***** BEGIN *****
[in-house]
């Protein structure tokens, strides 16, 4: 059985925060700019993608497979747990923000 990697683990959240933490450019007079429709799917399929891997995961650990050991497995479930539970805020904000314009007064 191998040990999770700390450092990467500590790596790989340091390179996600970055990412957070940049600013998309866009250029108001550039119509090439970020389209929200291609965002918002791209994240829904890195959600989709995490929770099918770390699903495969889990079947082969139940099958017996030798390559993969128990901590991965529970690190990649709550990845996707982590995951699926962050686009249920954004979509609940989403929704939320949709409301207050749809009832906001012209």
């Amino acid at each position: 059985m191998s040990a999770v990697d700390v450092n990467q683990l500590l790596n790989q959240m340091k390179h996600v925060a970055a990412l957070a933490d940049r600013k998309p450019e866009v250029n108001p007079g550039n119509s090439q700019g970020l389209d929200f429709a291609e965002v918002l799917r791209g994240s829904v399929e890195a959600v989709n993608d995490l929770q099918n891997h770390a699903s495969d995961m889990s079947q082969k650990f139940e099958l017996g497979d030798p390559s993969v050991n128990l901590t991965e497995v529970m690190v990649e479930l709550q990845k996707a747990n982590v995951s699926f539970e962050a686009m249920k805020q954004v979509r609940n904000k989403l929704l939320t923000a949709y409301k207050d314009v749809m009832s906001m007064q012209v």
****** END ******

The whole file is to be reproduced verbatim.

[in-house]
């Protein structure tokens, strides 16, 4: 059985925060700019993608497979747990923000 990697683990959240933490450019007079429709799917399929891997995961650990050991497995479930539970805020904000314009007064 191998040990999770700390450092990467500590790596790989340091390179996600970055990412957070940049600013998309866009250029108001550039119509090439970020389209929200291609965002918002791209994240829904890195959600989709995490929770099918770390699903495969889990079947082969139940099958017996030798390559993969128990901590991965529970690190990649709550990845996707982590995951699926962050686009249920954004979509609940989403929704939320949709409301207050749809009832906001012209």
């Amino acid at each position: 059985m191998s040990a999770v990697d700390v450092n990467q683990l500590l790596n790989q959240m340091k390179h996600v925060a970055a990412l957070a933490d940049r600013k998309p450019e866009v250029n108001p007079g550039n119509s090439q700019g970020l389209d929200f429709a291609e965002v918002l799917r791209g994240s829904v399929e890195a959600v989709n993608d995490l929770q099918n891997h770390a699903s495969d995961m889990s079947q082969k650990f139940e099958l017996g497979d030798p390559s993969v050991n128990l901590t991965e497995v529970m690190v990649e479930l709550q990845k996707a747990n982590v995951s699926f539970e962050a686009m249920k805020q954004v979509r609940n904000k989403l929704l939320t923000a949709y409301k207050d314009v749809m009832s906001m007064q012209v």